Mercator vs. well…not Mercator (Platte Carre)
Platte Carre and Mercator
The act of flattening out the earth onto a flat surface guarantees that some distortion will take place. Distortion is actually fundamental to projection -that’s its nature. So distortion is unavoidable, but there are options when it comes to what kind of distortion your map can have and that depends on the projection that you choose.
In the GIS world, particularly the ESRI-based GIS world, Platte Carre is the default projection –so default, that often folks use and work with Platte Carre without realizing it. Platte Carre is French for flat and square; the coordinate grid zones are warped into equally sized squares.
All of the big players in the online mapping world, however, are using the Mercator projection -with the exception of ESRI’s ArcWeb Explorer. In this post, I’ll describe some of the differences between these projections. Pictures help (bias admitted).
Imaginary Blue Islands
This example uses Tissot Circles to illustrate the different ways that Mercator and Platte Carre distort the earth. In the globe on the left, pretend that those blue circles are imaginary islands of equal size and shape (round) on the earth. The Mercator projection very obviously distorts the size of objects; things grow progressively larger the farther away they are from the equator. Shape, however, is maintained -those imaginary blue islands are still round. Platte Carre distorts shape. Specifically, the farther from the equator, the more squished things appear.
Why Platte Carre Gets Weird
If you are setting up a tiled Map Web Service for the 2D environment that is global in extent and uses satellite or aerial imagery, then there is no better choice than good old Mercator. Look at the difference between the airplanes below. ESRI and Microsoft are using the same imagery provider, GlobeXplorer, for their coverage of the airport in Anchorage Alaska. ESRI’s ArcWeb Explorer uses Platte Carre projection, and thus the aerial imagery appears to be flattened. This squishing effect increases the farther one navigates from the equator. The Virtual Earth version of the same airplane maintains its true shape.
(the Platte Carre squish effect)
In Mercator, objects at more extreme latitudes look much bigger than their equally-sized counterparts near the equator, though the average person would find more meaningful aerial imagery that has its shape intact, rather than the Platte Carre squish effect.
Mercator’s Size Distortion
Something’s got to give, so while Platte Carre is busy distorting shape (above), Mercator distorts relative size. To give an idea of the magnitude of this size distortion, check out the airfields below. They are both set to the same Virtual Earth zoom level of 16, however one is in Anchorage, Alaska and the other is in Honolulu, Hawaii. Since Mercator inflates the size of objects the nearer they are to the poles, then what do the poles look like? They don’t!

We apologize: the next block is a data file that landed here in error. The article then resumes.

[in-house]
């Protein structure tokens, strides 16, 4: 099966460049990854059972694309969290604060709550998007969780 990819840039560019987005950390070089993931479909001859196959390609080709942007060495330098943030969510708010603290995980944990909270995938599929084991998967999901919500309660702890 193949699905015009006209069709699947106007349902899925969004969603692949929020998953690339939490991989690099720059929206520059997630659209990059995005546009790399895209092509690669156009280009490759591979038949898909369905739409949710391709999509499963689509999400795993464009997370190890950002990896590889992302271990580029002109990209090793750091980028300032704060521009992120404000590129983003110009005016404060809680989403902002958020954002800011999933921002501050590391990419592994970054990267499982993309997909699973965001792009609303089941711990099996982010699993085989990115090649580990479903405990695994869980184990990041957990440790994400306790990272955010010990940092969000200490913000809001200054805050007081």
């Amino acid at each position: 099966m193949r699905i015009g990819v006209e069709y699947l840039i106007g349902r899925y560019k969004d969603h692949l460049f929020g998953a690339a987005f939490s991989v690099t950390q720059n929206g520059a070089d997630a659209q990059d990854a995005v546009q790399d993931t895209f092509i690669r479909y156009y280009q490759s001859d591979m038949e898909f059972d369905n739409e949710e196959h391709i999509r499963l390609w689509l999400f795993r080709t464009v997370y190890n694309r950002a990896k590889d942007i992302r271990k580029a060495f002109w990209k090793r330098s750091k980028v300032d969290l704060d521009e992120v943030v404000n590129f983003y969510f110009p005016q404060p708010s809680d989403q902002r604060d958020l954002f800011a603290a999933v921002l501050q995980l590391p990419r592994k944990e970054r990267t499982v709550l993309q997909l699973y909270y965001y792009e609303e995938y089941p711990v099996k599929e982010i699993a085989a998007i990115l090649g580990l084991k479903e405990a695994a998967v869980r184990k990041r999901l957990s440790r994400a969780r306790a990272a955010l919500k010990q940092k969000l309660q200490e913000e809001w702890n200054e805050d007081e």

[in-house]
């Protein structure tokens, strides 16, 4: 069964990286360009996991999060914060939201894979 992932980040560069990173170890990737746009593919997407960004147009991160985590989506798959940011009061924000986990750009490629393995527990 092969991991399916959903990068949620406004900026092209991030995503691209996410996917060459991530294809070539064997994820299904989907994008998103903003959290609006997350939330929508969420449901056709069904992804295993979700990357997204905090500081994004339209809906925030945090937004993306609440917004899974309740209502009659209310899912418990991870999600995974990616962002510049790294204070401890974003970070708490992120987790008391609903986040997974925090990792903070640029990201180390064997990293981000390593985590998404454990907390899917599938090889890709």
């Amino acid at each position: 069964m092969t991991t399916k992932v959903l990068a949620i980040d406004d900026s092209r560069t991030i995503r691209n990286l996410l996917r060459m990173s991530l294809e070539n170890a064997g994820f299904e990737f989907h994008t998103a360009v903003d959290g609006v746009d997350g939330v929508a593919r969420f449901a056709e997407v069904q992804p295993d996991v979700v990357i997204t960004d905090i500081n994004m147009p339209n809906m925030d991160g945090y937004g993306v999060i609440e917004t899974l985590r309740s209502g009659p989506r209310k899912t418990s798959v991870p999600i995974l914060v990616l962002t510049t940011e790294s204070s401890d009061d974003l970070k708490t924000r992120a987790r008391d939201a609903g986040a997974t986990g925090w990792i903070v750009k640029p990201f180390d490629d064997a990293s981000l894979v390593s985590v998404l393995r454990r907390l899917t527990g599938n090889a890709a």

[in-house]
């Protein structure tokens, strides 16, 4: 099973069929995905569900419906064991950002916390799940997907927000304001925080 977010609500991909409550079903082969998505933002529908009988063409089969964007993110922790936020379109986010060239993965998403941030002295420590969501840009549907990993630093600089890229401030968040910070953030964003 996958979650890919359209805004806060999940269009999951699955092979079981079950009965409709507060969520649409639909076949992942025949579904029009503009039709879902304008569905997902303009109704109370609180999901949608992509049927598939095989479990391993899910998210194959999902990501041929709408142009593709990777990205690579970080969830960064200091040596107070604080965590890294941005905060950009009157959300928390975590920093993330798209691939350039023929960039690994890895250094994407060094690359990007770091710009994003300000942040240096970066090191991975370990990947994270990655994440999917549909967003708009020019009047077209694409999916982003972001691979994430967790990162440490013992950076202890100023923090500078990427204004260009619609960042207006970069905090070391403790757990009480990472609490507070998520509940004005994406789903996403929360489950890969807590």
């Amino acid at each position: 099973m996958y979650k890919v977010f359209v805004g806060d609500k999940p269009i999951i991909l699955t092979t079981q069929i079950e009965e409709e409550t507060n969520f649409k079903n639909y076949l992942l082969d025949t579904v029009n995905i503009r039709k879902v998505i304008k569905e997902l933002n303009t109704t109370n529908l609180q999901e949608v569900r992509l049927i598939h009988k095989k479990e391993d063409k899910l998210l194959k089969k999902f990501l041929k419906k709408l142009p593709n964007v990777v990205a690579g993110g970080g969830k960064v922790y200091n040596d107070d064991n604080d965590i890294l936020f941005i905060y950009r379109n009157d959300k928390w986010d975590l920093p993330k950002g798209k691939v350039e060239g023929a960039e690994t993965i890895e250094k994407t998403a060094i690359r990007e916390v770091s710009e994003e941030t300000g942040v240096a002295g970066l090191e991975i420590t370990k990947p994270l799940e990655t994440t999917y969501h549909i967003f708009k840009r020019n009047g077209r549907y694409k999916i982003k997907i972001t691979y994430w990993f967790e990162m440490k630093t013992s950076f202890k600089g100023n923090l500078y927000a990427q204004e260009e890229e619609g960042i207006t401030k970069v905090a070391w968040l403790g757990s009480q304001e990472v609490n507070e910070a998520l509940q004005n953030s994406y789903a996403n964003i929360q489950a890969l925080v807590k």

The Mercator Coverage Gap
At least Platte Carre covers the entire earth. A Mercator map (and therefore, most of the public map web sites) cannot display the whole world. What?!!! Actually, Mercator maps of the world typically trim off the poles (85 – 90 degrees in the north, and -85 – -90 degrees in the south). That’s right, these areas just don’t get mapped. Check out this graphic. The Mercator projection is created by putting a hypothetical light bulb in the center of the earth then projecting it’s image onto a cylinder (Mercator is a Cylindrical projection).
If a global Mercator map were to cover the poles, it would be infinitely tall. VE, Google, and the rest trim it so that the image is square (around but not exactly 85 degrees). Still I’ll take some missing polar regions over satellite/aerial imagery with a corrupt aspect ratio any day.
Speaking of Square…
Since a typical Mercator global map is square (because the poles that would extend into infinity have been trimmed), then defining zoom levels is cleaner because that square can be divided over and over and over again, each division a closer zoom level tile set where each tile covers a smaller area and has greater cartographic and imagery detail. And again, since shape is maintained in the Mercator projection, imagery will look true to life.
The Overlay Issue
But wait, if the GIS world is largely wrapped up in Platte Carre (or sometimes mis-identified as WGS 84 -which is actually a datum), and the Software/Service companies are using Mercator isn’t there going to be an interoperability issue? Yes. Pulling in public WMS images (which are almost always Platte Carre) over a Mercator basemap service (like Virtual Earth, Google Maps, Yahoo Maps…) will definitely result in a serious and glaring misalignment. If you are serious about pulling Public WMSs over a Mercator map, they can be run through the IDV Solutions Tile Server, which has a re-projection engine.